COVID-19: How to Celebrate the Holidays Safely

By Erin Kang
December 23, 2020 · 3 minute read

With the holidays coming in full force, the U.S has hit a record-breaking number of COVID-19 cases in the past few weeks. Some hospitals are at capacity, and our healthcare workers are exhausted. Therefore, it is up to us to celebrate this holiday season responsibly. While the safest way to celebrate is by staying home with only those you live with, people will travel and celebrate in groups.

 

Before the Main Event

If you are traveling to someone else’s home for the holidays, make sure the rules and guidelines are set before you arrive there. Asking questions such as:

·  Can we keep the gathering outside/well ventilated?

·  How many people will be there?

·  Will the gathering be a socially distanced one?

·  Are people able to be tested before the gathering?

Asking these questions ahead of time will allow you to decide whether it’s safe to celebrate or not. The location of a gathering can either decrease or increase the risk of exposure. Gathering in an indoor setting, especially in places with poor ventilation, increases the risk of exposure. If you are forced to gather indoors, keep plenty of hand sanitizer stocked and make sure to maintain social distancing if possible.

The more people at the gathering, the more the risk of exposure increases. Although the CDC does not have a limit or a recommended number of people for gatherings, the limit should depend on how much space is available and if people can remain six feet apart to follow community health guidelines.

 

Should not attend in-person gatherings:

·  If you or anyone you know of has been diagnosed with COVID-19 and has not been cleared as safe to meet with others

·  If you or anyone you know has symptoms of COVID-19 or may have been exposed to someone with COVID in the last 14 days

·  If you or anyone you know is at increased risk of severe illness from COVID-19, i.e., if you are an older person with certain medical conditions.

 

Traveling

The safest way to travel is in your own car. Airports will lead to an increase in the risk of exposure to the virus, whereas if your mode of transportation is your car, the only real places of exposure will be rest stops, gas stations, and hotels (if you choose to stay in one). However, if you have to use public transportation, always wear a mask, keep your distance from fellow travelers, and always wash your hands before and after traveling.

 

The Main Event

When greeting others, try to limit the amount of contact. Instead of a hug or a handshake, opt for a fist or elbow bump. If you are hosting outside, you can use tailgating tents to ensure airflow while also staying protected from possible rain or bad weather. If you are hosting inside, maximum airflow is still much needed. You can crack the windows open and have fans blowing air from the inside out. Attendees should wash their hands with soap and water for at least 20 seconds. If they cannot wash their hands, hand sanitizers containing at least 60% alcohol should be used. Extra masks and single-use towels should be kept in stock, as well.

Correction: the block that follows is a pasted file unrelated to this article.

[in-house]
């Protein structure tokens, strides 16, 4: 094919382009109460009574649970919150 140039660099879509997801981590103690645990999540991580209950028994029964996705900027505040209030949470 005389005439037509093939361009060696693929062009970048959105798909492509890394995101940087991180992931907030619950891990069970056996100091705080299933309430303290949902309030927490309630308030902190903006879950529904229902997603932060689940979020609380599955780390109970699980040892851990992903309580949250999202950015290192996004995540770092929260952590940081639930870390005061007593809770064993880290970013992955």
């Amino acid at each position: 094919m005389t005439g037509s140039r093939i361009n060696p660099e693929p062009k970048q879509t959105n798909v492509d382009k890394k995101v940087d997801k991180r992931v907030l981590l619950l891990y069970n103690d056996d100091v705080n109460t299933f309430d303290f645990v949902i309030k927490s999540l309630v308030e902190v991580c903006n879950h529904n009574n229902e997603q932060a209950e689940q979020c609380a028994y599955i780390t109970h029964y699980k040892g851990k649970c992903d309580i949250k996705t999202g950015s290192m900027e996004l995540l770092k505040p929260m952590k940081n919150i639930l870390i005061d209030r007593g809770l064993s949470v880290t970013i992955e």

Although food is not proven to be a huge risk, preparation and serving can lead to increased risk. Limit the number of people who prep the food, and avoid having many people in the kitchen. The CDC also recommends using single-use utensils and plates so that they can just be thrown out afterward. When eating and drinking, make sure your masks are placed in a clean place, such as a paper or mesh bag.

  

With COVID cases skyrocketing every day in the US, we need to practice community health guidelines. However, that is not to say you can’t still celebrate the holidays with your loved ones. Happy Holidays and I hope everyone stays safe!

Did you enjoy this article?

About The Author

Erin Kang is a senior at James S. Rickards High School and is a part of the Sciteens team. Her hobbies include baking, listening to music, and playing the violin. If you have any questions or future article recommendations, feel free to contact her aterin@sciteens.org.

More on this topic...

TL;DR Science: Oncogenes

Perhaps you may have heard someone say at one point “I am at risk for ___ cancer, so I have to take extra precautions…”. Or, you may have heard the claim that “Sunscreen can reduce your risk of getting skin cancer”. Two questions consequently arise: first, how do we actually know of cancer risk; second, what does it mean to be at risk? To start we have to look at our cells’ DNA and what can happen if it becomes mutated. 

TL;DR Resources: Your Mini Guide for College Preparations

It’s almost the end of the school year, and we can all agree that everyone is anxiously trying to figure out what they want to pursue as a future major for the next couple of years and which college they should choose. Nevertheless, they shouldn't decide that whilst having little knowledge and experience. Lucky for you, this guide is here to help you.

TL;DR Speaker Series: Biomedical Engineering: A Multipotential STEM Major

Introducing our new speaker series only at Sciteens! Starting off the series we have Jana Al Hinnawi and her experience as a biomedical engineering major.

TL;DR Science: Horticulture Therapy

Anxiety. It isn’t tangible but can overwhelm someone to the point of seeming so. The dictionary definition is: “a feeling of worry, nervousness, or unease, typically about an imminent event or something with an uncertain outcome.” This feeling can transform from an internal feeling to something with an external presence easily. However, there are ways to dissuade these negative emotional sensations. Learn more in this week's article!

TL;DR Science: Catching the Love Bug: Falling in Love + Hormonal Changes

What would you say if I told you falling in love was more than just grand, romantic gestures and butterflies in your stomach but rather microscopic molecules altering your brain chemistry?